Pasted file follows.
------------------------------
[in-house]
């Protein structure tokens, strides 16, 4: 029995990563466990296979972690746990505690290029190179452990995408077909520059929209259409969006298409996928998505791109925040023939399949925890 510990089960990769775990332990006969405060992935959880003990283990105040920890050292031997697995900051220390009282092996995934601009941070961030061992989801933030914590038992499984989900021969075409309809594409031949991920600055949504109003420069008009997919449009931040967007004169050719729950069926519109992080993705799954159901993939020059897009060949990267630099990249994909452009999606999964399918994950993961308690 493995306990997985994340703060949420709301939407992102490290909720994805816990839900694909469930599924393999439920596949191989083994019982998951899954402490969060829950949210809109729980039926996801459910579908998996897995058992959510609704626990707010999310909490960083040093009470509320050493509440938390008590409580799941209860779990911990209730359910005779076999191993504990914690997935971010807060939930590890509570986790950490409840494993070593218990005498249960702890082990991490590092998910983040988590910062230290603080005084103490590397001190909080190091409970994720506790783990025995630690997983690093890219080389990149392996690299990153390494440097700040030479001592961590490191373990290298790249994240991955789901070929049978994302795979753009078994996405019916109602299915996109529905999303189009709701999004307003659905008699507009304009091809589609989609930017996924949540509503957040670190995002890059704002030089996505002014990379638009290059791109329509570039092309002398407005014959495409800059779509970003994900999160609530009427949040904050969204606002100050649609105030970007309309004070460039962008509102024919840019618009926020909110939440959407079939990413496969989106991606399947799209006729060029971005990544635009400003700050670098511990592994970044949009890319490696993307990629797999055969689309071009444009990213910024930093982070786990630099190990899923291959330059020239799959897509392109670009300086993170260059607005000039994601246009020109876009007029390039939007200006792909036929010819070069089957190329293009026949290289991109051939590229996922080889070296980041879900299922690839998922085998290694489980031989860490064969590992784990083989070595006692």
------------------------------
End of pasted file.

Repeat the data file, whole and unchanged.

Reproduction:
[in-house]
């Protein structure tokens, strides 16, 4: 029995990563466990296979972690746990505690290029190179452990995408077909520059929209259409969006298409996928998505791109925040023939399949925890 510990089960990769775990332990006969405060992935959880003990283990105040920890050292031997697995900051220390009282092996995934601009941070961030061992989801933030914590038992499984989900021969075409309809594409031949991920600055949504109003420069008009997919449009931040967007004169050719729950069926519109992080993705799954159901993939020059897009060949990267630099990249994909452009999606999964399918994950993961308690 493995306990997985994340703060949420709301939407992102490290909720994805816990839900694909469930599924393999439920596949191989083994019982998951899954402490969060829950949210809109729980039926996801459910579908998996897995058992959510609704626990707010999310909490960083040093009470509320050493509440938390008590409580799941209860779990911990209730359910005779076999191993504990914690997935971010807060939930590890509570986790950490409840494993070593218990005498249960702890082990991490590092998910983040988590910062230290603080005084103490590397001190909080190091409970994720506790783990025995630690997983690093890219080389990149392996690299990153390494440097700040030479001592961590490191373990290298790249994240991955789901070929049978994302795979753009078994996405019916109602299915996109529905999303189009709701999004307003659905008699507009304009091809589609989609930017996924949540509503957040670190995002890059704002030089996505002014990379638009290059791109329509570039092309002398407005014959495409800059779509970003994900999160609530009427949040904050969204606002100050649609105030970007309309004070460039962008509102024919840019618009926020909110939440959407079939990413496969989106991606399947799209006729060029971005990544635009400003700050670098511990592994970044949009890319490696993307990629797999055969689309071009444009990213910024930093982070786990630099190990899923291959330059020239799959897509392109670009300086993170260059607005000039994601246009020109876009007029390039939007200006792909036929010819070069089957190329293009026949290289991109051939590229996922080889070296980041879900299922690839998922085998290694489980031989860490064969590992784990083989070595006692």